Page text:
New Mexico State Aggies Tickets for Sale

Pistol Pete

New Mexico State's mascot, known as Pistol Pete, roams the sidelines at Aggie games. But the name Pistol Pete comes from a real western gunman in the late 1800's named Frank Eaton. As a child, Eaton's father was killed by the four Campsey brothers and the two Ferber brothers, all members of the Regulators. By the age of 15, Eaton had become a quickdraw and a marksman, but went to Fort Gibson, a cavalry fort in the northeast part of Indian Territory, to improve his shooting skills. It was at the fort where he gained the nickname Pistol Pete. In a fair gunfight in 1881 in Albuquerque, Pistol Pete killed the last of the six men responsible for his father's murder.

Victory Bell

In the 1940s, the Victory Bell, a gift of the Class of 1939, was housed in an open-sided structure on the Horseshoe and rung to announce Aggie victories. In 1972, the bell was rededicated as the NMSU Engineer's Bell and now sits on a platform near Goddard Hall. On game days, various school organizations take turns in toting the ringing bell around Las Cruces prior to kick-off. The Bell is then taken to Aggie Memorial Stadium where it salutes Aggie touchdowns with its distinctive - and loud - chimes.

Fight Song

"Aggies, Oh Aggies
The hills send back the cry
We're here to do or die
Aggies, Oh Aggies
We'll win this game or know the reason why
And when we win this game
We'll buy a keg of booze
And we'll drink to the Aggies
‘Til we wobble in our shoes
A-G-G-I-E-S
Aggies, Aggies, go Aggies
Aggies, Oh Aggies
The hills send back the cry
We're here to do or die
Aggies, Oh Aggies
We'll win this game or know the reason why"

"A" Tradition

In 1920, students of then New Mexico College of Agriculture and Mechanic Arts scouted for an appropriate place to display their school letter. Tortugas Mountain, located three miles east of campus, seemed a natural spot. Brave males gathered enough stones to form a big "A" easily visible from campus and the surrounding area. On the following day, April 1, students trudged up the mountain side with their five-gallon cans of whitewash and splashed it on the stones, turning them into a gleaming white "A".

For many years, giving the "A" its annual fresh coat of whitewash was an all school effort. The seniors mixed lime and water at the foot of the mountain – freshmen and sophomores toted the mixture up to the juniors who splashed it on the "A." With the growth of the university through the years, the tradition was taken over by the Greek Council.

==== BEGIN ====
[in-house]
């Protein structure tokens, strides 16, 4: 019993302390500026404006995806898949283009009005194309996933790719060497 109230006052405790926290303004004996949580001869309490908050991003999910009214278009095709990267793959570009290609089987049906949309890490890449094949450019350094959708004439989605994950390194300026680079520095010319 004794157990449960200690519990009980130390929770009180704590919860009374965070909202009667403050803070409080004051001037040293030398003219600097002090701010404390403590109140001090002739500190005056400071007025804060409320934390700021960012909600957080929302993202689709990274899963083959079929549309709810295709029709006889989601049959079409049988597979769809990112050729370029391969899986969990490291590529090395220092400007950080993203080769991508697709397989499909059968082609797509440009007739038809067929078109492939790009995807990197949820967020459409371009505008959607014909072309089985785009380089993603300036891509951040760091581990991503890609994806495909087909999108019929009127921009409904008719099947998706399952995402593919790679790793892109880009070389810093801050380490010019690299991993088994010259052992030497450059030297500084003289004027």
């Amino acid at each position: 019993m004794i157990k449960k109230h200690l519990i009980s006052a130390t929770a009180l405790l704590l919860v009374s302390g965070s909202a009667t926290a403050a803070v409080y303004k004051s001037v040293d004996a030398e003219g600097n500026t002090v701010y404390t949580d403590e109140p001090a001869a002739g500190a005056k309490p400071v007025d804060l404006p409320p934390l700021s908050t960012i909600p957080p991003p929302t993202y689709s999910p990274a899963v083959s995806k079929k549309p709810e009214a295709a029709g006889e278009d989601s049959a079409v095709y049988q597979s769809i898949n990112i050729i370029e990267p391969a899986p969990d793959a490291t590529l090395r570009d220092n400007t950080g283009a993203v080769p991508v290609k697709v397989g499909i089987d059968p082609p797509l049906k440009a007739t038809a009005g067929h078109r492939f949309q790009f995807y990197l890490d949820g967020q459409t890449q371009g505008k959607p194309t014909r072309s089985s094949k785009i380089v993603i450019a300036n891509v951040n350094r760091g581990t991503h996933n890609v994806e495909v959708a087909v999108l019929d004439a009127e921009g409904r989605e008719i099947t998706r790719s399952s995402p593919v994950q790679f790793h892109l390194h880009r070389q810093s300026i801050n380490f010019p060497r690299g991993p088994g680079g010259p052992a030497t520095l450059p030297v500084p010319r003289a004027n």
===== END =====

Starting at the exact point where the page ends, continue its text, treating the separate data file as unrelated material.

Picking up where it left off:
The Logo

Previously, New Mexico State's men's athletics logo has been a caricature of Pistol Pete, while the women's teams have used a Roadrunner. Recently, NMSU introduced an androgynous logo that represents both the men's and women's programs.

Conference Affiliation

New Mexico State is currently in the Sun Belt Conference. Throughout the school's athletic history, New Mexico State has been a member of the Border Conference, the Missouri Valley Conference and the Big West Conference.

Smoki the Wonder Dog

At every Aggie home football game, fans are treated to a showing by "Smoki the Wonder Dog." Smoki takes the field to retrieve the kicking tee following each NMSU kickoff.
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School Name

New Mexico State was originally known as New Mexico College of Agriculture and Mechanic Arts. In 1959, after two years of state-wide discussions, the school's Board of Regents voted to change the name of the institution to New Mexico State University as a symbol of progress, growth and stature.

Hall of Fame

Allan Sepkowitz (Football 1969-71) helped New Mexico State to its only two bowl victories during his three seasons as an Aggie lineman from 1959-61. Sepkowitz played four positions on the offensive line (both guards and both tackles) as well as starting on the defensive line under Warren Woodson, the winningest coach in Aggie history. NMSU posted a 24-7-1 mark during Sepkowitz' career. The 1959 and '60 teams earned Sun Bowl victories, defeating North Texas State, 28-8, and Utah State, 20-13. The 1960 club posted a perfect 11-0 mark and won the Border Conference Championship, the Aggies' first in 22 years. A key to the league title was a 27-24 win over Arizona State at the Sun Devils' homecoming. ASU lead 24-20 and was driving for a clinching score when Sepkowitz forced and recovered a fumble on the goal line. NMSU then drove for the game winning touchdown. Sepkowitz accepted a position as a biology teacher and assistant football coach in 1965 at Andress High School in El Paso, Texas. In 1976, he took over as head coach and went on to become the winningest coach in El Paso high school football history. From 1987-1992, Andress won an El Paso record 45 consecutive games against local teams. Sepkowitz graduated from NMSU in 1961 with a degree in biology. He and his wife, June, have four children, Chad, Mike, David and Holly.

Aggies & Roadrunners

These days, when people think of "Aggies" they think of New Mexico State University athletics. Historically, we're called Aggies because NMSU started out primarily as an agricultural school. We first opened our doors in 1888 and were long known as the New Mexico College of Agriculture and Mechanic Arts. Now New Mexico State is a major university, offering undergraduate and graduate programs and conducting important research in a wide range of fields. But for many years, NMSU was one of the few schools in the country that had separate nicknames for its men's and women's teams. Men's teams were known as the Aggies while the women's teams were known as the Roadrunners. When the women's program first began at NMSU, it was a separate entity from the men's athletic department, and thus, decided on a different mascot. When the two departments merged in the 1970s, Roadrunners was kept as the women's nickname. Today, all NCAA athletic teams at NMSU are proudly called "Aggies."